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The Weaver

Ziphen Central – Seeking Wisdom and Sublimity

From Ailenroc’s Book, by Cornelia Alexander

One morn when the sun peeped over the hills,
Where tinkled the music of flowing rills,
And the dew lay thick on leaf and flower,
And the soft breeze shook an odorous shower
From the trees, and the world was all abloom鈥
A weaver sat at his busy loom.
He saw the sky so pure and blue,
And the pale spring flowers wet with dew.
He heard, as he wove, the hum of bees;
He caught the scent of blossoming trees,
The babble of water borne on the air,
With song of bird so high and clear;
The brightness of every beautiful thing
He caught as he worked, and wove them in.
The sun grew warmer, the day wore on;
The weaver beguiled the time with song.
He sung of the deeds of heroic men
Who died for freedom in bog or fen,
And his arm grew strong; he smote the beam
With strength unknown to his boyish dream;
And into the web he wove his pride,
His hopes, and his joys, so multiplied
Till under his hand they burned and blazed,
And the weaver looked on all amazed.
He wove in the richest, gaudiest dyes鈥
Scarlet like the birds of paradise;
Blue, deep blue, like the vaulted sky;
Gold like the sunbeams glinting by;
Green like the leaves of the swaying trees;
But he lost the sound of the gentle breeze.
Better he liked the roaring blast,
Which bowed the forest as on it passed.
He heeded no longer the babble of brooks
Hid in the coolness of shady nooks.
The roar of the waterfall, music made鈥
He loved the noonday, and not the shade.
The day wore on. The weaver still
Struck the beam with force of arm and will;
But he wearied now of the flaming dyes,
Gold and purple and blue of the skies,
And scarlet like birds of paradise.
Now with the gold of the wheaten sheaf
He mingled the brown of the russet leaf;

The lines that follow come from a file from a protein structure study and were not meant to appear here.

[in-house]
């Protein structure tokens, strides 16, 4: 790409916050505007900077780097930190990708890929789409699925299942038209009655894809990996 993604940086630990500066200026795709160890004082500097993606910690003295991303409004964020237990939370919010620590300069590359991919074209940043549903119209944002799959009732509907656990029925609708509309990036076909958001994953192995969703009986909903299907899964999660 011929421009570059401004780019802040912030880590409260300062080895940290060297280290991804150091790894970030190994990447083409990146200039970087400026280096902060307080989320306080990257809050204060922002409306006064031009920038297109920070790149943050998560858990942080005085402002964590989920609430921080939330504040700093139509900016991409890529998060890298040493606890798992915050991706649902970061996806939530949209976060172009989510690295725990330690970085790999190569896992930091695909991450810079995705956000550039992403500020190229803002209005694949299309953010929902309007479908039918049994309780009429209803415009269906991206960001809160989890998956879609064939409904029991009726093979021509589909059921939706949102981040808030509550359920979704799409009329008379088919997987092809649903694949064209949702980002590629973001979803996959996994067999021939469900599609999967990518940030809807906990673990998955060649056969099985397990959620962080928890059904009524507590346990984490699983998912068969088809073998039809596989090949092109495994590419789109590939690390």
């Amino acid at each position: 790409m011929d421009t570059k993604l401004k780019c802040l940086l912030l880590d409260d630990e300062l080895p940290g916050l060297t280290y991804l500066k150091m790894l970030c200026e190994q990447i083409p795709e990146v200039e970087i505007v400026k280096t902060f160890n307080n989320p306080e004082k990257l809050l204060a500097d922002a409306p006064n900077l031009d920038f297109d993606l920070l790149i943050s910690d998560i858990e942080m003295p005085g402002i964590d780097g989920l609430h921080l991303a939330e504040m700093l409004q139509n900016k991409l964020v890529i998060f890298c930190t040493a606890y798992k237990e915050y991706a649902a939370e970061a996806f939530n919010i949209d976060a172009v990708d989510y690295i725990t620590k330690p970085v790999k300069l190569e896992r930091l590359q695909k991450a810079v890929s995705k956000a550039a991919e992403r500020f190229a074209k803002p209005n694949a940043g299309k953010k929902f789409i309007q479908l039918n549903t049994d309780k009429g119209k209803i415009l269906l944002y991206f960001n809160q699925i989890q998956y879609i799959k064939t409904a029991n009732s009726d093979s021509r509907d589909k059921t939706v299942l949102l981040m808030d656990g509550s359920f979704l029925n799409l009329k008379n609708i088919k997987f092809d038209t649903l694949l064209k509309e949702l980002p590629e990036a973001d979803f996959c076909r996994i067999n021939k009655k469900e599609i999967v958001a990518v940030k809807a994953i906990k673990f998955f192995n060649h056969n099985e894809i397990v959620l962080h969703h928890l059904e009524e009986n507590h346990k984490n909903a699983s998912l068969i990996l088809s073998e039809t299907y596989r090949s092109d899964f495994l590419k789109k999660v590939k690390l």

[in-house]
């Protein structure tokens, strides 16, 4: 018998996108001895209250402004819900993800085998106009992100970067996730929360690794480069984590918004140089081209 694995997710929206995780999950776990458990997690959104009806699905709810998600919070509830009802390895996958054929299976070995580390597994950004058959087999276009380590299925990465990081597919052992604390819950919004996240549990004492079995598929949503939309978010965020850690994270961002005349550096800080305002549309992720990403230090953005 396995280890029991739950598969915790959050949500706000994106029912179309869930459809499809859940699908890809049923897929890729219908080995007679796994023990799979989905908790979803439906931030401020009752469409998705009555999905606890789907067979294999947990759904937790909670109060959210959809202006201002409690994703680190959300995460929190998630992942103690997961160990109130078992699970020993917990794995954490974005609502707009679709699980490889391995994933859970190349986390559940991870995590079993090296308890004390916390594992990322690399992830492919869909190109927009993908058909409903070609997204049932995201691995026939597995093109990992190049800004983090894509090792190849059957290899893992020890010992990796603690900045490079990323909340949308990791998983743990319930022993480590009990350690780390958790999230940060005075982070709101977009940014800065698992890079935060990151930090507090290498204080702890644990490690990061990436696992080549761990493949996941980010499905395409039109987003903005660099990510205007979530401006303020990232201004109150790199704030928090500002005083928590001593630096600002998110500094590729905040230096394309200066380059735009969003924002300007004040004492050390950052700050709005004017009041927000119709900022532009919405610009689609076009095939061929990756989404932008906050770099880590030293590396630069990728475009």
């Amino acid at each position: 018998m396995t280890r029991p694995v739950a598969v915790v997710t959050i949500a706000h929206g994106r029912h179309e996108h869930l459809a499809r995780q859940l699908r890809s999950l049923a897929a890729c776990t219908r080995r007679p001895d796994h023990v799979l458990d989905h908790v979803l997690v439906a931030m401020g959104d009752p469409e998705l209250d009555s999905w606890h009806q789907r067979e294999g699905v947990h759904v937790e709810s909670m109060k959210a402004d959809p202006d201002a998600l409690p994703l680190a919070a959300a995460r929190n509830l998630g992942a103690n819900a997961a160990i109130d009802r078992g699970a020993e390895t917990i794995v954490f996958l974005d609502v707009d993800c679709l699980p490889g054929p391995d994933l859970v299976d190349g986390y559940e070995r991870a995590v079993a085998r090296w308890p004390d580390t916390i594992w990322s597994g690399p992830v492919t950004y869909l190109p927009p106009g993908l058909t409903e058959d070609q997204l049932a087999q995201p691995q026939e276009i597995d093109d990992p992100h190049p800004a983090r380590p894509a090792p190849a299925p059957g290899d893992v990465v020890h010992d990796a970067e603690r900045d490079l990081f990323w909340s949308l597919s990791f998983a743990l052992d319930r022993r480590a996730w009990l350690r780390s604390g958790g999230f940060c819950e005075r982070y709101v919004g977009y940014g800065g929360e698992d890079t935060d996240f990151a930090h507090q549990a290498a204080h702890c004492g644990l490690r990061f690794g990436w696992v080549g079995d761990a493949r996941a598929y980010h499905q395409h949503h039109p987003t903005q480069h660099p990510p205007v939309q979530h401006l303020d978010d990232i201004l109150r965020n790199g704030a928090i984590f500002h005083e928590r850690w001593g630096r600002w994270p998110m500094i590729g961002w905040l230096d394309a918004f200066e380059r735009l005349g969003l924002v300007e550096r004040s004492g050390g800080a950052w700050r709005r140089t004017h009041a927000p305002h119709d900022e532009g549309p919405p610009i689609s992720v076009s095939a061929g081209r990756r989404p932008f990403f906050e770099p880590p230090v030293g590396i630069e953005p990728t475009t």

And, withered and pallid among the green,
Full many a faded flower was seen;
And many a snarl and many a knot,
And many a rent and unsightly spot.
He heart the whip-poor-will鈥檚 plaintive cry,
The raven鈥檚 croak, and the lone dove鈥檚 sigh;
And strangely, with grief and sadness blent,
Came a joy that the day was almost spent.
The day was done. The loom was still;
The arm no longer obeyed the will.
From the nerveless hands the shuttle dropped;
The tired feet the treadles stopped;
And before the Master鈥檚 eyes unrolled,
Lay the long day鈥檚 work heaped fold on fold.

Jack's Keepsake

Ziphen Central – Seeking Wisdom and Sublimity

From Ailenroc’s Book, by Cornelia Alexander

A little story came to my ears the other day which was so full of pathos that I have a mind to write it for the children who read the Advocate; and I hope if such children were ever given to teasing, they will take a thought on the subject, and do so no more.

Once upon a time, as stories generally begin, there was a little boy whose name was Jack—at lest that was the name he went by. When he was a tiny infant his proud father had said: “Let us call him John. It is a good, old-fashioned name; good men have been called by it, kings have worn it; it is a Bible name—John.”

How easily and how naturally it became “Johnnie” to the loving mother, and what a comfort to her was “Johnnie” in the sad days of her widowhood which followed!

As Johnnie grew up, the neighbors and the boys on the street called him “Jack;” and when that dear mother died, poor Jack was left alone.